Slow going and predictable at times, mostly during its first half, BLONDIE MEETS THE BOSS is a satisfactory entry with several funny bits to go around, especially by Daisy, the Bumstead pooch, raising her ears at times of astonishment. Aside from the "running gag" involving the poor postman's attempt to deliver the morning mail only to meet up with Bumstead as he rushes out of the house, there's a neat twist of delight for him as Blondie does the exact same thing, only leaving lipstick print on his cheek. He says to Dagwood, "You know, Mr. Bumstead. I like it better this way." Then there's little Alvin Fuddle (Danny Mummert), Baby Dumpling's best friend who lives next door, showing off his intelligence by spelling Mississippi forwards and backwards. He's around during the early portion of the story and is not seen or heard from again, until the next installments, anyway.
Distributed on commercial television in the 1970s with new opening and closing credits from King Features, the original theatrical opening credits has been restored and presented that way when aired on American Movie Classics from 1996 to 2001. Its availability on video and DVD doesn't include the original opening, but is sure to be purchased regardless by fans of the series. Next installment: "Blondie Takes a Vacation." Finally. (**1/2)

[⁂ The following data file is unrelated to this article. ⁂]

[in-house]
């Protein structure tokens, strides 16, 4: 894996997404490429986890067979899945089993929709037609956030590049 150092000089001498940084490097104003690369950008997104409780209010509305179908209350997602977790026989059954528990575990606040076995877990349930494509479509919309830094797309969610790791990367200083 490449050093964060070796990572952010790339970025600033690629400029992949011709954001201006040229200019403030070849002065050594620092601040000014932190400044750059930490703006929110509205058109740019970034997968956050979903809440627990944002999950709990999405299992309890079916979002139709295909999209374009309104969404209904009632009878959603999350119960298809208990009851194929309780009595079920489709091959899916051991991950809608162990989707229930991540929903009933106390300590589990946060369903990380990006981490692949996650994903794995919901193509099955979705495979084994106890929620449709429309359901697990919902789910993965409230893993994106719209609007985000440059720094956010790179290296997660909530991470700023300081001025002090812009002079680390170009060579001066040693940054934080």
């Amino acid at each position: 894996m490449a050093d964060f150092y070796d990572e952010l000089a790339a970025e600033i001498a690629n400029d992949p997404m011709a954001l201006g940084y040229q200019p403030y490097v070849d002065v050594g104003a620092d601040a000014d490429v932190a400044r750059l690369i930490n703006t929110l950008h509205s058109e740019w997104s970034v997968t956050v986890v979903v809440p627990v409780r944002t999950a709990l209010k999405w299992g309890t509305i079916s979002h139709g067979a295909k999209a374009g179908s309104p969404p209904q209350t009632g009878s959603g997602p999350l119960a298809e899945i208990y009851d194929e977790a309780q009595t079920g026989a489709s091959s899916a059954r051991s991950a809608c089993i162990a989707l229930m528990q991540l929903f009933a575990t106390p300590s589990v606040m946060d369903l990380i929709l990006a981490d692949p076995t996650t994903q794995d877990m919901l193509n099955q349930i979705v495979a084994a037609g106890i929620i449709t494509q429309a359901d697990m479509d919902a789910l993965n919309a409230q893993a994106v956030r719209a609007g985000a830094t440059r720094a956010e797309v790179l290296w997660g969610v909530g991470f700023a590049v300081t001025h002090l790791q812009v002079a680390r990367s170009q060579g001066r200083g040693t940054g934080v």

Great entry in the popular series. The laughs seldom let up, nor does the action. Expert comedic timing from director Strayer along with versatile cast. Seems Dagwood 'quits'-- oops, I mean 'resigns'-- his job when he doesn't get his awaited vacation. So who does Dithers hire in his place. Why Blondie, of course, which angers breadwinner daddy. Now they're going separate ways, while things aren't helped by romantic mix-ups, especially when Dad goes fishing and Mom gets her own office. But, oh my gosh, will they ever get back together. And what will Baby Dumpling and Daisy do now. Stay tuned.
I wish I knew how off-camera coaches got dog Daisy and 4-year old Dumpling (Simms) to perform as well as they do. Check out how expertly each brings off their various tricks. I hope Daisy got extra kibbles. Then too, check out the nostalgic jitterbug contest defying gravity's laws. I hope the youngsters got extra bottles of Pepsi. Anyway, an addled Dagwood and a nonplussed Blondie keep the chuckles coming, showing why Lake and Singleton remain a truly inspired pairing. In my view, there's more comedy delight here than in most star-studded efforts of the 1950's, especially. Meanwhile, postmen, Look Out! The one man stampede is coming your way.
Director: FRANK R. STRAYER. Screenplay: Kay Van Riper, Richard Flournoy. Based on characters created by Murat Bernard "Chic" Young. Photographed by Henry Freulich. Film editor: Gene Havlick. Art director: Lionel Banks. Gowns: Kalloch. Music director: Morris W. Stoloff. Dance director: Eddie Larkin. Song, "You Had It Coming To You" (Courtney). Associate producer: Robert Sparks.
Copyright 27 February 1939 by Columbia Pictures Corp. New York opening at Loew's Criterion: 26 April 1939. U.S. release: 8 March 1939. Australian release: 8 June 1939. This movie's original running time of 74 minutes was trimmed to 58 minutes when the movie went into general release as a second feature. All current television prints have been restored by King Features to the original length of 74 minutes.
SYNOPSIS: Blondie takes over Dagwood's job at the office while he goes fishing.